In the next month I will be pitching for the chance to write the script for an upcoming film. A producer, having seen some shorts and a webseries I made along with reading some spec scripts, has asked me to go along but this will be my first time and I am unsure of which ‘way’ to pitch. Would you recommend giving a detailed rundown of the script and beats in 5 minutes, or should I give a quick rundown and concentrate on tone and atmosphere?
First off there is no one right way to pitch. However having sold several original stories and landed many more OWA’s, each based on pitches, I can share with you my general approach.
12 minutes. That’s what you should plan on having. Max. I break it up this way:
Act One [5 minutes]: Introduce the main characters, providing each one’s core essence and narrative function [you don’t need to say, “This is the Protagonist” or “This is the Nemesis,” you can make that clear in how you describe them, but you should know what their respective functions are]; establish story concept and set the plot into motion, basically what happens that jettisons the Protagonist out of their ordinary world and into the story’s adventure.
Act Two [5 minutes]: Do not do a beat for beat breakdown of the second act, rather spotlight 4-6 key subplots [depending upon the genre and type of story] and dynamics that are in play, and provide the listener both some key plot points and the entertaining value of each one. Most listeners are pretty smart and will be able to fill in the dots.
Act Three [2 minutes]: Build to the Final Struggle, show how the story ends up, a taste of the Denouement, and out.
#1: When you start the pitch, don’t talk about the story, tell the story. Just get into it. It’s the story itself that has to be entertaining. All your analysis and points of support for the story, save those for after the pitch. If they are interested in your story, you will have plenty of time to pimp and drill down into it afterward.
#2: Never read from notes. Memorize the pitch, then practice it verbally over and over and over and over again. You should know the pitch backwards and forwards, and be able to convey it conversationally, not like a robot.
#3: Make sure you hit some trailer moments. Try to come up with at least 5 moments that a buyer will be able to see as something they can use to market the movie.
#4: Be passionate. Buttressing a great story concept and well-constructed story is your own emotional connection to the material. A buyer wants to know you are excited about the content and will bring that energy to the writing. Plus there is a psychological subtext at work whereby they feed off your excitement.
#5: That said less is more. Don’t go over the top with your enthusiasm. And this extends to how much detail you provide. The tendency is to want to keep hammering home sales points after the pitch. At some point, you run risk of coming off as desperate. Have confidence in your story. It should sell itself. If it’s not good enough to sell, then no amount of your frenzied verbiage will make up for that.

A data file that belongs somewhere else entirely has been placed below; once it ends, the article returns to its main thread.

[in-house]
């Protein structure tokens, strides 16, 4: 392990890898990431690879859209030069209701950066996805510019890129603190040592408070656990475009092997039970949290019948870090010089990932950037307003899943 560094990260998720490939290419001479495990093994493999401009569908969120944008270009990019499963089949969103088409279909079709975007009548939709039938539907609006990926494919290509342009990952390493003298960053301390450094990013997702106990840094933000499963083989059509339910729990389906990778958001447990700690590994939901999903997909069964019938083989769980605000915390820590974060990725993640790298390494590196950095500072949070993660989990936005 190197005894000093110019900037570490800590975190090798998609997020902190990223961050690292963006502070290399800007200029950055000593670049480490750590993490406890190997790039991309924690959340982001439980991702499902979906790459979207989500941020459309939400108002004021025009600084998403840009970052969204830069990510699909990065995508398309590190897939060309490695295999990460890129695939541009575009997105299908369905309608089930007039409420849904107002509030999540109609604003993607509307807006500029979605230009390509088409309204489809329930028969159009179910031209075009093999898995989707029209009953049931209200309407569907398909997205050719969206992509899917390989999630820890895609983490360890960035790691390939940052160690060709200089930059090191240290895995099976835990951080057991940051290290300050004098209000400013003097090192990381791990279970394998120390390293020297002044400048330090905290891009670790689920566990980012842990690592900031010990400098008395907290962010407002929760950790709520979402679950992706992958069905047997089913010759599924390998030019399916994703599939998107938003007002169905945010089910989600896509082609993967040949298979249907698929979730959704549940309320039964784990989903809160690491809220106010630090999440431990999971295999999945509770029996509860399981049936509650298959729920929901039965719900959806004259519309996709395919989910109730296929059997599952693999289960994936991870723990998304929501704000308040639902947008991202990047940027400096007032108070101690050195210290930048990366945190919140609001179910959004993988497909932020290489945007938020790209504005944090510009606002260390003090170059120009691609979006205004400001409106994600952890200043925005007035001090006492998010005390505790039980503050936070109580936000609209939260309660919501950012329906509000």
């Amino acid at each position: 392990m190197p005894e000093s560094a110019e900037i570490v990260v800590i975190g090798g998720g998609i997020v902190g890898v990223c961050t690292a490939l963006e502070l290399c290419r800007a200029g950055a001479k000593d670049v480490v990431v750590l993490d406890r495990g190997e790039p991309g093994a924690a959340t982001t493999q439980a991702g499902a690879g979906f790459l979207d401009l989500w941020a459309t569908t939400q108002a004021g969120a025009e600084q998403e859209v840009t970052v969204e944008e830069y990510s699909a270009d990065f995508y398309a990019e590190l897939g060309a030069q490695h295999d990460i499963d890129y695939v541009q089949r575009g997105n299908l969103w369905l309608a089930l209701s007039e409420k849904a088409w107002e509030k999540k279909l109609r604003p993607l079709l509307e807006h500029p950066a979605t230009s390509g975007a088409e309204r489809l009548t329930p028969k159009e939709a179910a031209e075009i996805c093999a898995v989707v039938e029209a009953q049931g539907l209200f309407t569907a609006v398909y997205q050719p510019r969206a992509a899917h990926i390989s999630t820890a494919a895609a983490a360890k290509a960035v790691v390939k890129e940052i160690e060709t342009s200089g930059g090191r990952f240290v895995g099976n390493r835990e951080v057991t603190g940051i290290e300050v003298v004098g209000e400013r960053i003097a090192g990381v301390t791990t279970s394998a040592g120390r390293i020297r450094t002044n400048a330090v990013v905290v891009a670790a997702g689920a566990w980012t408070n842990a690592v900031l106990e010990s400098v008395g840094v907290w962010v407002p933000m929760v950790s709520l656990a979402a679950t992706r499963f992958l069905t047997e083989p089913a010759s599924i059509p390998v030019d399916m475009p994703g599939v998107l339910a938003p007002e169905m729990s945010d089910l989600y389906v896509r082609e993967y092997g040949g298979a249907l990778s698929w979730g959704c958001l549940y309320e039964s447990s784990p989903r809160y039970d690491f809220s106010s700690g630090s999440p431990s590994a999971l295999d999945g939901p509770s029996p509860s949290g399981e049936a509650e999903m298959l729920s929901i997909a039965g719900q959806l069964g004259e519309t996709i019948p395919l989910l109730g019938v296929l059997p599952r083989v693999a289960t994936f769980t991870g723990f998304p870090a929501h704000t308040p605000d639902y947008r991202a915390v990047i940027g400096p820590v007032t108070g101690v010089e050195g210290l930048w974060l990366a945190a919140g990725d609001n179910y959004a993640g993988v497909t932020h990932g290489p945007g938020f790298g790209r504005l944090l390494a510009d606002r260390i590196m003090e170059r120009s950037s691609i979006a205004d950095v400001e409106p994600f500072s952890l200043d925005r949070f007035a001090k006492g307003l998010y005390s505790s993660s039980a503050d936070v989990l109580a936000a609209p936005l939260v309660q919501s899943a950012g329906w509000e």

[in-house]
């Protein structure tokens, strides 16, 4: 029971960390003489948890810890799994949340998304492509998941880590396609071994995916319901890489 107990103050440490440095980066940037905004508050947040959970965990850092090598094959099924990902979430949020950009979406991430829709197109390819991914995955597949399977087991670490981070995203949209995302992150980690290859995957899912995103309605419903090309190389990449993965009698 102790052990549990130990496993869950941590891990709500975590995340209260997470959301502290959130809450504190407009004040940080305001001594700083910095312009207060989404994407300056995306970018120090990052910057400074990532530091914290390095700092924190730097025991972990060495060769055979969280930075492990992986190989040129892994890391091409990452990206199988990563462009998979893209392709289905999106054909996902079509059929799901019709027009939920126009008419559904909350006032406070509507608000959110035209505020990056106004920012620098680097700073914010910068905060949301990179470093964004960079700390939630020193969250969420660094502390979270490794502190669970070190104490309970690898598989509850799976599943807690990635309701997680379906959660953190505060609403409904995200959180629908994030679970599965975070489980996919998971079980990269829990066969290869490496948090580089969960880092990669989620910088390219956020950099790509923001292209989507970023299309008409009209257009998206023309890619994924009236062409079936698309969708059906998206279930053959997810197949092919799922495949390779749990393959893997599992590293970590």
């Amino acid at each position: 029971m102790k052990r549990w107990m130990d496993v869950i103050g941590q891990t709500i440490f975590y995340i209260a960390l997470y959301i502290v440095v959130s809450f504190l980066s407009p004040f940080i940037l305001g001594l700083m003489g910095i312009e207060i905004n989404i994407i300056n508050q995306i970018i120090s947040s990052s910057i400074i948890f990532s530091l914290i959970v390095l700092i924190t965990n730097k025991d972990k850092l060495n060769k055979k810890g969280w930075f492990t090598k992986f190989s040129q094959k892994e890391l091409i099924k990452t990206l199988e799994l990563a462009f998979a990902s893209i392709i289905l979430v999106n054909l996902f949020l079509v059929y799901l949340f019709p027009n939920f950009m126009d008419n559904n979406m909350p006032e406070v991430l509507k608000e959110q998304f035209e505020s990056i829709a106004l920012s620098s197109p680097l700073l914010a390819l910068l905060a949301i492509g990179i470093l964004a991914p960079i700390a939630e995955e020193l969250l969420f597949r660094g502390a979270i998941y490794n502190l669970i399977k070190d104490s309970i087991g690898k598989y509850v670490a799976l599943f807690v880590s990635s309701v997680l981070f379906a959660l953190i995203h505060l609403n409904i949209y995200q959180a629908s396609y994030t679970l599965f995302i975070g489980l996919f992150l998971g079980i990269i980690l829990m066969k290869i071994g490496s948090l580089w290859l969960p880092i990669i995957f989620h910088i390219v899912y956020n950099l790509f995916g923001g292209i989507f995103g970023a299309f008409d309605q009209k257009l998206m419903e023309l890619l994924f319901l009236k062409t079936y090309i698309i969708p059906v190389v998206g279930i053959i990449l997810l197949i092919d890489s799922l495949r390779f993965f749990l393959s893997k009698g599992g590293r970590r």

#6: This is super important: You need to know what the key dynamics of your story are that will create an emotional connection with a potential moviegoer, then make sure you sell those in your pitch. Again not so much talking about those dynamics, but actually conveying through the sharing of the story itself.
Hope that’s helpful. Best of luck with your pitch!
What say ye, GITS community? How do you pitch a story?
[Originally posted January 18, 2012]
UPDATE: Two additional points and underscoring something I noted in the OP.
First, this approach focuses on pitching original stories. If you’re up for an OWA, be prepared to present a more comprehensive take. That’s not always the case, the 12 minute pitch can work for some writing assignments, however depending on the project and the nature of its story problems, complexity, etc, you may have to cover more narrative terrain to provide what the buyer needs.
Second, while you’re at it, work on your one-line version of the story as well as a 60-90 second iteration. That can not only help you crystallize your story and focus your 12 minute pitch, it will also prepare you for those ‘elevator pitch’ opportunities which may arise unexpectedly.
The third thing is to underscore the very last point I made above: Zero in on the story’s emotional core. Why will a listener care about the story? By extension, why will an audience member care about the movie? Most often, you can do this by presenting a clear articulation of the Protagonist’s initial state of being, what I call Disunity. What do they need? Why do they need to change? What is their central inner conflict?
In most movies, Protagonists go through some sort of psychological metamorphosis. Change may be necessary for them to evolve into their New Self, however transformation is a scary thing. If you can identify the Protagonist’s Disunity state, both circumstances in the External World and psychological dynamics in their Internal World, invariably you will tap into key dynamics in the emotional life of your story.